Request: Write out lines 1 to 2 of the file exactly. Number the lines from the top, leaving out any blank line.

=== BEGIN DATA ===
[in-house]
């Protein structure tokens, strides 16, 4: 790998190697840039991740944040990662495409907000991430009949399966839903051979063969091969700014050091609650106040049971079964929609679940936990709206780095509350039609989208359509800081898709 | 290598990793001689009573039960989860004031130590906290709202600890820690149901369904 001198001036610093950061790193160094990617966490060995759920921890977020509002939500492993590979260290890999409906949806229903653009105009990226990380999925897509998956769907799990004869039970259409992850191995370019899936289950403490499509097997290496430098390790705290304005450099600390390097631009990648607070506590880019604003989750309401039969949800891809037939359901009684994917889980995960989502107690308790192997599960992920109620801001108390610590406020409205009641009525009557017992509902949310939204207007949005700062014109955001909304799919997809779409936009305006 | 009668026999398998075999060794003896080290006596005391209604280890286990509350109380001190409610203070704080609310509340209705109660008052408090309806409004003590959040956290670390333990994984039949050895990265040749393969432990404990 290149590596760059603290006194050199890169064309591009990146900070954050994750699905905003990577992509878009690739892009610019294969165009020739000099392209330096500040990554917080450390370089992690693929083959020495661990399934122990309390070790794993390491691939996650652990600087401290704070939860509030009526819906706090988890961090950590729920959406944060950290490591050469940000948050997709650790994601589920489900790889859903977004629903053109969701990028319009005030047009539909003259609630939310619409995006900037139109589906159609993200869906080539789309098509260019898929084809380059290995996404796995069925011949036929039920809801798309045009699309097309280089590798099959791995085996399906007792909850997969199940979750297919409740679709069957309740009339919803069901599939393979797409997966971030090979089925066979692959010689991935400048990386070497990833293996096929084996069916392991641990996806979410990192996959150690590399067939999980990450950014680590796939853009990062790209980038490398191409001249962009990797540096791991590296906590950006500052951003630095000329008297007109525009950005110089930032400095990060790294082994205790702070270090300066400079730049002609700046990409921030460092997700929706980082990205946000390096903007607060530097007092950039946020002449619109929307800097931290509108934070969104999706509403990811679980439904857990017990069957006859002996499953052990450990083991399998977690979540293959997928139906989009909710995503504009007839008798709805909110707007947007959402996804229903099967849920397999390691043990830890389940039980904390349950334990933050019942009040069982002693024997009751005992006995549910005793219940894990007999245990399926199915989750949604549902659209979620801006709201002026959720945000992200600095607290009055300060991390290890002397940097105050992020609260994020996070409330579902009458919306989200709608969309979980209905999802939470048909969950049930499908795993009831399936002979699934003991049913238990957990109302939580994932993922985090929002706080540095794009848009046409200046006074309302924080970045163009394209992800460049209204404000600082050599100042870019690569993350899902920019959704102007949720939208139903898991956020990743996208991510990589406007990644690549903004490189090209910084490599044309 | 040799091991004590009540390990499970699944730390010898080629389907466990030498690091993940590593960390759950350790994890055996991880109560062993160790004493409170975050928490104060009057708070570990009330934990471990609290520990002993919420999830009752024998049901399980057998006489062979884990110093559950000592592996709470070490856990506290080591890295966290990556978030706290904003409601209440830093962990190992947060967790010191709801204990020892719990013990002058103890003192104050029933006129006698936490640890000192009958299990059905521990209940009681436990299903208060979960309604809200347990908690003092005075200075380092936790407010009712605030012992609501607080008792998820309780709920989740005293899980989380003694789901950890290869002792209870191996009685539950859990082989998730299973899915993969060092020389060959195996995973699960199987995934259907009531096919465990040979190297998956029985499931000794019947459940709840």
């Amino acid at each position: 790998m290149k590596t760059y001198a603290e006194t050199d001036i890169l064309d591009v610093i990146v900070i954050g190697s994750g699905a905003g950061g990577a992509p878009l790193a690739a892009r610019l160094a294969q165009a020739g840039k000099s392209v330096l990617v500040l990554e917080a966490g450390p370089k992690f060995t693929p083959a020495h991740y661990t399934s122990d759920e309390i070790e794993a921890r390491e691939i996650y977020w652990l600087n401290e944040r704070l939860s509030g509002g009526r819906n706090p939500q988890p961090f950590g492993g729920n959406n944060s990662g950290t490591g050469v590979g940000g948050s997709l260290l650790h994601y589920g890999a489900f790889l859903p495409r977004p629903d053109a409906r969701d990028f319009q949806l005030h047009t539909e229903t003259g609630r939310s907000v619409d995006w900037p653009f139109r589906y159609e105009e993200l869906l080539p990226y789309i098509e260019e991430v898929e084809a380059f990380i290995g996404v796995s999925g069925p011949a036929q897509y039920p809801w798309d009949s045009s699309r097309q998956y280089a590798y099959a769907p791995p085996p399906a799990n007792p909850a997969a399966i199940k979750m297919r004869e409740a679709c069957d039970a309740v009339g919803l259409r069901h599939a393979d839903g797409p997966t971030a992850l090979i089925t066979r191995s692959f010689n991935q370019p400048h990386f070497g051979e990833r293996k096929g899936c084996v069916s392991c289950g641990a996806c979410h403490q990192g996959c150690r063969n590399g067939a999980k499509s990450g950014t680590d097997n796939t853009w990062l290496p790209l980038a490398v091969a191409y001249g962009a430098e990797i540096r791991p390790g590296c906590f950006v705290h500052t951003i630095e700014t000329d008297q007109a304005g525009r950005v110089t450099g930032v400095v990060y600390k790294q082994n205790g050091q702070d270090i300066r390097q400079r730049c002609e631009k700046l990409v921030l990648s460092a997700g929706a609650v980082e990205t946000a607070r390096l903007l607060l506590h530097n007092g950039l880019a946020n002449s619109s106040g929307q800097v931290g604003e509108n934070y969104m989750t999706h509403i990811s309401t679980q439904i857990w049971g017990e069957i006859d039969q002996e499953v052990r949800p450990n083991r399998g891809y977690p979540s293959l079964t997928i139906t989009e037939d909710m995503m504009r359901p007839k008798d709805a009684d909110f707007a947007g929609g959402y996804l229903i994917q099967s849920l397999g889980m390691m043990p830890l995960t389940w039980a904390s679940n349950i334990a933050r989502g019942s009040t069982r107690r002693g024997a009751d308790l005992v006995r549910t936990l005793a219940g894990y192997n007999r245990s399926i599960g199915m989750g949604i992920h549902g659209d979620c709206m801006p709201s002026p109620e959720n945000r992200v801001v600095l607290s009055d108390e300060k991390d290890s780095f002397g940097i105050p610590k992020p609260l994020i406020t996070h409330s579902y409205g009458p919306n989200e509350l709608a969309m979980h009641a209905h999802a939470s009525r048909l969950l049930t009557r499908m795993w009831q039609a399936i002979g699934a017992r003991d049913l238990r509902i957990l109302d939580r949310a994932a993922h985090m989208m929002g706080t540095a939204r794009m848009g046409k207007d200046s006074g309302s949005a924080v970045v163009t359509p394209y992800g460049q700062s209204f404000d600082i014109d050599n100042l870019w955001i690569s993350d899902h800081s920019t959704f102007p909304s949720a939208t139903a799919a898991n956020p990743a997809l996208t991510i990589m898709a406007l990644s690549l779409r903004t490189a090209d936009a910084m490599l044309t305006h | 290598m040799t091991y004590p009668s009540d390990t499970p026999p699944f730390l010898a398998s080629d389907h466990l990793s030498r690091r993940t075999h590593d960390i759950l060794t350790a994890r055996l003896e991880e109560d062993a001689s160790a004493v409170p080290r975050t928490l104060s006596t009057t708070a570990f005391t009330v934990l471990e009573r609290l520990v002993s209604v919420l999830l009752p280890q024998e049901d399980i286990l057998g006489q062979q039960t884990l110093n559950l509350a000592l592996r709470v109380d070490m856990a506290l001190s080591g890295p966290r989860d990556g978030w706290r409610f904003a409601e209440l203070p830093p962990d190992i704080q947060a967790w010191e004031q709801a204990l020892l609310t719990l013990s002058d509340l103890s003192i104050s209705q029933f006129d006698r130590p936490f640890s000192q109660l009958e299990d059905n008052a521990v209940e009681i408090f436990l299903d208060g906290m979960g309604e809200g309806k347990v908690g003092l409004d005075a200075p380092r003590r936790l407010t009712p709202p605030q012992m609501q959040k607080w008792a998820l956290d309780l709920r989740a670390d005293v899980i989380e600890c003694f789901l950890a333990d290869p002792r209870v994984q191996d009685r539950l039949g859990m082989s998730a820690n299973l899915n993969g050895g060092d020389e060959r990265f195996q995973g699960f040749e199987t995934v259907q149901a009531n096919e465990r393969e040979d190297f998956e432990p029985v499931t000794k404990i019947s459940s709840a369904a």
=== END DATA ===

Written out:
[in-house]
């Protein structure tokens, strides 16, 4: 790998190697840039991740944040990662495409907000991430009949399966839903051979063969091969700014050091609650106040049971079964929609679940936990709206780095509350039609989208359509800081898709 | 290598990793001689009573039960989860004031130590906290709202600890820690149901369904 001198001036610093950061790193160094990617966490060995759920921890977020509002939500492993590979260290890999409906949806229903653009105009990226990380999925897509998956769907799990004869039970259409992850191995370019899936289950403490499509097997290496430098390790705290304005450099600390390097631009990648607070506590880019604003989750309401039969949800891809037939359901009684994917889980995960989502107690308790192997599960992920109620801001108390610590406020409205009641009525009557017992509902949310939204207007949005700062014109955001909304799919997809779409936009305006 | 009668026999398998075999060794003896080290006596005391209604280890286990509350109380001190409610203070704080609310509340209705109660008052408090309806409004003590959040956290670390333990994984039949050895990265040749393969432990404990 290149590596760059603290006194050199890169064309591009990146900070954050994750699905905003990577992509878009690739892009610019294969165009020739000099392209330096500040990554917080450390370089992690693929083959020495661990399934122990309390070790794993390491691939996650652990600087401290704070939860509030009526819906706090988890961090950590729920959406944060950290490591050469940000948050997709650790994601589920489900790889859903977004629903053109969701990028319009005030047009539909003259609630939310619409995006900037139109589906159609993200869906080539789309098509260019898929084809380059290995996404796995069925011949036929039920809801798309045009699309097309280089590798099959791995085996399906007792909850997969199940979750297919409740679709069957309740009339919803069901599939393979797409997966971030090979089925066979692959010689991935400048990386070497990833293996096929084996069916392991641990996806979410990192996959150690590399067939999980990450950014680590796939853009990062790209980038490398191409001249962009990797540096791991590296906590950006500052951003630095000329008297007109525009950005110089930032400095990060790294082994205790702070270090300066400079730049002609700046990409921030460092997700929706980082990205946000390096903007607060530097007092950039946020002449619109929307800097931290509108934070969104999706509403990811679980439904857990017990069957006859002996499953052990450990083991399998977690979540293959997928139906989009909710995503504009007839008798709805909110707007947007959402996804229903099967849920397999390691043990830890389940039980904390349950334990933050019942009040069982002693024997009751005992006995549910005793219940894990007999245990399926199915989750949604549902659209979620801006709201002026959720945000992200600095607290009055300060991390290890002397940097105050992020609260994020996070409330579902009458919306989200709608969309979980209905999802939470048909969950049930499908795993009831399936002979699934003991049913238990957990109302939580994932993922985090929002706080540095794009848009046409200046006074309302924080970045163009394209992800460049209204404000600082050599100042870019690569993350899902920019959704102007949720939208139903898991956020990743996208991510990589406007990644690549903004490189090209910084490599044309 | 040799091991004590009540390990499970699944730390010898080629389907466990030498690091993940590593960390759950350790994890055996991880109560062993160790004493409170975050928490104060009057708070570990009330934990471990609290520990002993919420999830009752024998049901399980057998006489062979884990110093559950000592592996709470070490856990506290080591890295966290990556978030706290904003409601209440830093962990190992947060967790010191709801204990020892719990013990002058103890003192104050029933006129006698936490640890000192009958299990059905521990209940009681436990299903208060979960309604809200347990908690003092005075200075380092936790407010009712605030012992609501607080008792998820309780709920989740005293899980989380003694789901950890290869002792209870191996009685539950859990082989998730299973899915993969060092020389060959195996995973699960199987995934259907009531096919465990040979190297998956029985499931000794019947459940709840």